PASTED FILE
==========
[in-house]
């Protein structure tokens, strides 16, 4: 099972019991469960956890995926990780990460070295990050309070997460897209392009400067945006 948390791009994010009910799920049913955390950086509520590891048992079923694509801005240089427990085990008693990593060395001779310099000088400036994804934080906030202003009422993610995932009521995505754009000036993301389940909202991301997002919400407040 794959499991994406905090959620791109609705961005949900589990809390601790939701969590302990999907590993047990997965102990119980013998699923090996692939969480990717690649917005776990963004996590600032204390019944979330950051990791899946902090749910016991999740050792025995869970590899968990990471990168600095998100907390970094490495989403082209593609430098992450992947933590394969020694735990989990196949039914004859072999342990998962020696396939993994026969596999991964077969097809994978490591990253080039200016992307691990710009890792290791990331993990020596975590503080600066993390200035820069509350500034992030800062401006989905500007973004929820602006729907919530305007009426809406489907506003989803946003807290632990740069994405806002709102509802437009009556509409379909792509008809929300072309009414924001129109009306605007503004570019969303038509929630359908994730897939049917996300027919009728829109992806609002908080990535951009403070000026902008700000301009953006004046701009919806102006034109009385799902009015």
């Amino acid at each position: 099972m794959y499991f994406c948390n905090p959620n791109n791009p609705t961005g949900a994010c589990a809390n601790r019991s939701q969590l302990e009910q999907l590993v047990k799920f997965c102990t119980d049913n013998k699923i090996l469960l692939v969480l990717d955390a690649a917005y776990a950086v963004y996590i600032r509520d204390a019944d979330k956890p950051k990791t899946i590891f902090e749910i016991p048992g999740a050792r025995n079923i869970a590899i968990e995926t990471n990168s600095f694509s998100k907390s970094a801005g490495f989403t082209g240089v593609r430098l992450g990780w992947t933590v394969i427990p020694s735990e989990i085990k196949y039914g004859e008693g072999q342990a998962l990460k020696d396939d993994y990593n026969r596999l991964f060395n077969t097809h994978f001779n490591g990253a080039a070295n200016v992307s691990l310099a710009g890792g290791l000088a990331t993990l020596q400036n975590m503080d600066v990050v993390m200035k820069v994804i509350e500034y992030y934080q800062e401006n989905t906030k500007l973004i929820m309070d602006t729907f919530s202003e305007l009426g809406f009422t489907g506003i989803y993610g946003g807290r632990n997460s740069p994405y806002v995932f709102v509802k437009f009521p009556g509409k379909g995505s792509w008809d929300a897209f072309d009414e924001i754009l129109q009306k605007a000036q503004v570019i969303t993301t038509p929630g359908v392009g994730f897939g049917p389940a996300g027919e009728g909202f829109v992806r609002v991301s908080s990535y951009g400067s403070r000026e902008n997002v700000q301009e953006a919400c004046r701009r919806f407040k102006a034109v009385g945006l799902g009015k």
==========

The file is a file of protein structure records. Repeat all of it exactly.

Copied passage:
[in-house]
């Protein structure tokens, strides 16, 4: 099972019991469960956890995926990780990460070295990050309070997460897209392009400067945006 948390791009994010009910799920049913955390950086509520590891048992079923694509801005240089427990085990008693990593060395001779310099000088400036994804934080906030202003009422993610995932009521995505754009000036993301389940909202991301997002919400407040 794959499991994406905090959620791109609705961005949900589990809390601790939701969590302990999907590993047990997965102990119980013998699923090996692939969480990717690649917005776990963004996590600032204390019944979330950051990791899946902090749910016991999740050792025995869970590899968990990471990168600095998100907390970094490495989403082209593609430098992450992947933590394969020694735990989990196949039914004859072999342990998962020696396939993994026969596999991964077969097809994978490591990253080039200016992307691990710009890792290791990331993990020596975590503080600066993390200035820069509350500034992030800062401006989905500007973004929820602006729907919530305007009426809406489907506003989803946003807290632990740069994405806002709102509802437009009556509409379909792509008809929300072309009414924001129109009306605007503004570019969303038509929630359908994730897939049917996300027919009728829109992806609002908080990535951009403070000026902008700000301009953006004046701009919806102006034109009385799902009015």
């Amino acid at each position: 099972m794959y499991f994406c948390n905090p959620n791109n791009p609705t961005g949900a994010c589990a809390n601790r019991s939701q969590l302990e009910q999907l590993v047990k799920f997965c102990t119980d049913n013998k699923i090996l469960l692939v969480l990717d955390a690649a917005y776990a950086v963004y996590i600032r509520d204390a019944d979330k956890p950051k990791t899946i590891f902090e749910i016991p048992g999740a050792r025995n079923i869970a590899i968990e995926t990471n990168s600095f694509s998100k907390s970094a801005g490495f989403t082209g240089v593609r430098l992450g990780w992947t933590v394969i427990p020694s735990e989990i085990k196949y039914g004859e008693g072999q342990a998962l990460k020696d396939d993994y990593n026969r596999l991964f060395n077969t097809h994978f001779n490591g990253a080039a070295n200016v992307s691990l310099a710009g890792g290791l000088a990331t993990l020596q400036n975590m503080d600066v990050v993390m200035k820069v994804i509350e500034y992030y934080q800062e401006n989905t906030k500007l973004i929820m309070d602006t729907f919530s202003e305007l009426g809406f009422t489907g506003i989803y993610g946003g807290r632990n997460s740069p994405y806002v995932f709102v509802k437009f009521p009556g509409k379909g995505s792509w008809d929300a897209f072309d009414e924001i754009l129109q009306k605007a000036q503004v570019i969303t993301t038509p929630g359908v392009g994730f897939g049917p389940a996300g027919e009728g909202f829109v992806r609002v991301s908080s990535y951009g400067s403070r000026e902008n997002v700000q301009e953006a919400c004046r701009r919806f407040k102006a034109v009385g945006l799902g009015k």